Writing Excuses 7.9: Microcasting

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Editor’s Note: This post has been written by Linda K. Strahl, an editor at the Jet Fuel Review. Her full bio can be found at the end of this post.

This week the group covered a whole bunch of questions to fit into the fifteen minutes of their Microcasting episode. I will summarize a few of their answers for some of the questions asked on their Twitter feed.

What do you do if you don’t like your characters?

The simple answer they give is to stop writing the book altogether because if you don’t like your characters, neither will your audience. A more detailed answer is to make your characters believable to the audience. These qualities might include being really good at something, quirks that you can build upon as an author, strange fascinations (the stranger the better, as they will make your characters unique to one another). Adding these qualities will improve your characters and you won’t have to completely start over.

How do you keep your plot on track?

Outlining is something Mary and Howard both suggest and use to keep track of the actions their characters have to take in order to get a specific result. Deviation from said outline is not allowed. Howard adds that all the decisions made should be in relation to the character’s quirks and nuances. This makes the story fluid for the reader as the character’s decisions are based on the actual personality you give them. Brandon gave an alternative method — if outlining is too restrictive for your process, then give your character goals in each chapter.

What do you do about plot holes?

Howard had to answer the question, as stipulated in the Twitter feed. As the cartoonist of the group, he found out that sometimes an existing work fixes the mistake. His example referenced a cartoon strip he had created that contained an unfinished plot scheme. Using a separate piece of his, he added the motivation of his character, salvaging the work. Howard goes on to say, “When a character is acting out of character, that is the worst plot hole,” which Mary develops further by adding that if you have a character action that doesn’t make sense, you have to go back and add the reasoning. You have to justify the actions of the characters.

How do you know if you should abandon a story and move on to something else?

This was a challenging question for the group. The key answer for beginners is that, “You have to learn to finish things. You are not allowed to quit.” Brandon’s abandonment of a project happened when the entire book was a failure to his previous material. This answer was geared more toward experienced writers. The best answer, I thought, was to make sure, “You love what you are doing. New writers may mistake the lost love as the hard bits. So don’t quit.”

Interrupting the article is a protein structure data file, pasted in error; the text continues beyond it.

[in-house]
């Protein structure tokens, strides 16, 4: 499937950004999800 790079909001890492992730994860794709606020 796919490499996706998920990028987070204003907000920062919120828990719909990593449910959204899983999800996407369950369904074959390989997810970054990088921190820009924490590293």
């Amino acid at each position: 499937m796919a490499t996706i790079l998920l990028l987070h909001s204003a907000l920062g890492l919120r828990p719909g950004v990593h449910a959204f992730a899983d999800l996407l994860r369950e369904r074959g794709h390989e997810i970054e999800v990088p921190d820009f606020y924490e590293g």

What are some language-level mistakes that mark writing as amateurish?

The “?!” or “!?” — known as the interabang — is considered an amateur punctuation. The group also agrees that sentence structure needs to vary. You cannot have a sentence structure that is the same length with the same amount of verbs, nouns and articles, and not have the reader begin to see the monotony of the form. Too much passive language is a problem, but do not take it out completely. Harry Potter is a good and bad example, depending on who is asked.

Other questions asked and answered. These are completely out of order but go to the Podcast on iTunes for free:

  • What kind of bacon is best?
  • Why is Schlock, who looks like a pile of poo, lovable instead of disgusting?
  • Is it better to use real locations in an Urban Fantasy?
  • How do you ensure the answers to mysteries are satisfying?
  • What should a scene consist of?

Audiobook Pick-of-the-Week: One Salt Sea by Seanan McGuire, narrated by Mary Robinette Kowal.

Dan Has A New Book Out This Week: Partials releases this Tuesday, Februrary 28th.

Writing Prompt: Write what one of your characters would write if that character had a blog.

Editor’s Note: Linda K Strahl is a transfer student from University of Wisconsin- La Crosse, where she was studying Archaeology and minoring in Creative Writing. She came to Lewis University in Fall of 2010 to major in Creative Writing. After participating in the production of two plays at Phillip Lynch Theater she has become an enthusiastic dramaturg, and is contemplating a career as a researcher and playwriter.

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